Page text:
Theresa Pablos, an assistant editor at the Dr Bicuspid website, posted an interesting study in November about screening tools that check for tooth wear. The study takes a look at the different strengths and weaknesses of different methods, but its title is a little misleading since it says “screening tools fall short.”

If a patient were to run across this article, he or she may wonder if dentists could really catch bruxism! You can take a quick glance at the article here or at drbicuspid.com:

Tooth wear screening tools fall short, new study finds

Which tooth wear evaluation tool works best? None, according to a new study. Researchers found that the four most common systems to categorize erosion all fall short of the requirements needed to be universally used in dental practice and research.

A team of international researchers realized that no universally applicable evaluation tool exists. Therefore, they set out to determine whether one of the existing systems could be used universally or if dental researchers need to create a new tool.

“It was this study’s first aim to perform an in-depth analysis of the characteristics of four commonly used tooth wear evaluation systems to determine if … [these systems show] characteristics of a hypothetical, broadly applicable evaluation system,” wrote the study authors, led by Peter Wetselaar, DDS, an assistant professor at the University of Amsterdam and Vrije Universiteit Amsterdam (BMC Oral Health, November 3, 2016) . . .

More people are aging with their natural dentition, and erosion is becoming an increasingly common problem seen in the dental office. However, while there are universal systems to diagnose and monitor caries and periodontal disease, a similar tool does not exist for tooth wear.

Although these tools and methods may not meet every criteria in the study, patients can rest assured: their dentists can definitely spot worn-away teeth!

For instance, in the following video, the doctor says that even though you may not have too many symptoms of bruxism, he can still see the flattening of worn away enamel. Dentists can also see gum recession from teeth “flexing” against one another and loosening tissue:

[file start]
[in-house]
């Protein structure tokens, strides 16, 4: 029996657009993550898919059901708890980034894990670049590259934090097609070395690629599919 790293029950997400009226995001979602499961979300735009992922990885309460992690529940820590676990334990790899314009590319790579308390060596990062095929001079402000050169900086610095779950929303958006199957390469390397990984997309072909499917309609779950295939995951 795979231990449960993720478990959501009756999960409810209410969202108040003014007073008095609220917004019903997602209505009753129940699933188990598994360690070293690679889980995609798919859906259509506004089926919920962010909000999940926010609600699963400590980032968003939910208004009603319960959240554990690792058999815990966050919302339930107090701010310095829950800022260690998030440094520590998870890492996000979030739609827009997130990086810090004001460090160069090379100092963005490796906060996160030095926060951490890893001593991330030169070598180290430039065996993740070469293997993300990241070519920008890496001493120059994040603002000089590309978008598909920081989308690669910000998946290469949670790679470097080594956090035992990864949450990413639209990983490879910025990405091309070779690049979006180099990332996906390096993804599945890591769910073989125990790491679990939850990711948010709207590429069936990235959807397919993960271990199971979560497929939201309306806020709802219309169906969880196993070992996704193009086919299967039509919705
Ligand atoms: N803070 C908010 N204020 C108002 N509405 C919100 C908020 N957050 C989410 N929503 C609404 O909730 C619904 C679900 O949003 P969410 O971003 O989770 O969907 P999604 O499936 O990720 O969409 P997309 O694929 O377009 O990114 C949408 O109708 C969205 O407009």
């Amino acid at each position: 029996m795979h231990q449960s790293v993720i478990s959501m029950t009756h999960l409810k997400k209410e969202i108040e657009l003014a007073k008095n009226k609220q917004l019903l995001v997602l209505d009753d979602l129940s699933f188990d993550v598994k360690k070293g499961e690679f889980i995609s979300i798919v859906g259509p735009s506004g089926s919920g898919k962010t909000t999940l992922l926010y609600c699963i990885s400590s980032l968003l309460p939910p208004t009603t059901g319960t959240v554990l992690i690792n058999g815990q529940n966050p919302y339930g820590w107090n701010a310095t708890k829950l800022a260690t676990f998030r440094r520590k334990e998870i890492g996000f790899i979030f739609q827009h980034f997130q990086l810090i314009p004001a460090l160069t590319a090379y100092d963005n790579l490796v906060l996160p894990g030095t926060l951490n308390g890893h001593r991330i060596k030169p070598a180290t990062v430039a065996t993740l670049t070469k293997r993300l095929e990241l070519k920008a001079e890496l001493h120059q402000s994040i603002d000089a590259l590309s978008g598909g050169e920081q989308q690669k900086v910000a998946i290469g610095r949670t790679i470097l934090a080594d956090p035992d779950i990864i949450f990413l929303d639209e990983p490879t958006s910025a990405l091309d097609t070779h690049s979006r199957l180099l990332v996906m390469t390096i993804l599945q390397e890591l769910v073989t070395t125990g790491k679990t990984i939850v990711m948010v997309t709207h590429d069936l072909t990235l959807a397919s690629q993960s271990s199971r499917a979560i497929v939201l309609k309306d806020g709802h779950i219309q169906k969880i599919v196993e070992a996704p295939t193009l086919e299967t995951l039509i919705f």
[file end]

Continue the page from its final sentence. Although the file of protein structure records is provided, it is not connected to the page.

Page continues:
So even though there may be no universal tool that can identify teeth wear, you should still go in for a teeth cleaning since a combination of screening techniques can help. But if you do end up having bruxism, being diagnosed isn’t enough. Preventative measures should be taken. For instance, although you may think that teeth grinding is only caused by stress, there are many other factors at place:

Alcohol, cigarettes are risk factors for bruxism

December 14, 2016 — When patients report smoking cigarettes or frequently drinking alcohol, you probably automatically think of their increased risk for caries and periodontal disease. However, you may want to also check for bruxism during your exam.

A new study found those who smoke cigarettes and binge drink have an increased risk for sleep bruxism. The study authors hope dentists will use their findings to screen at-risk patients for the condition, which can lead to tooth wear and fractures, periodontal disease, and headaches.

“Because results of our [systematic review] indicated that there is some available evidence of the possible association between [sleep bruxism] and alcohol, caffeine, and tobacco, dentists should be aware of this possibility during the first dental appointment,” wrote lead study author Eduardo Bertazzo-Silveira, DDS, and colleagues (Journal of the American Dental Association, November 2016, Vol. 147:11, pp. 859-866).

Making adjustments in your life (such as cutting back on alcohol) could be all that’s needed to reduce night-time bruxism. However, if the issue does not resolve itself, it’s best to get fitted with a mouthguard at your dentist’s office.

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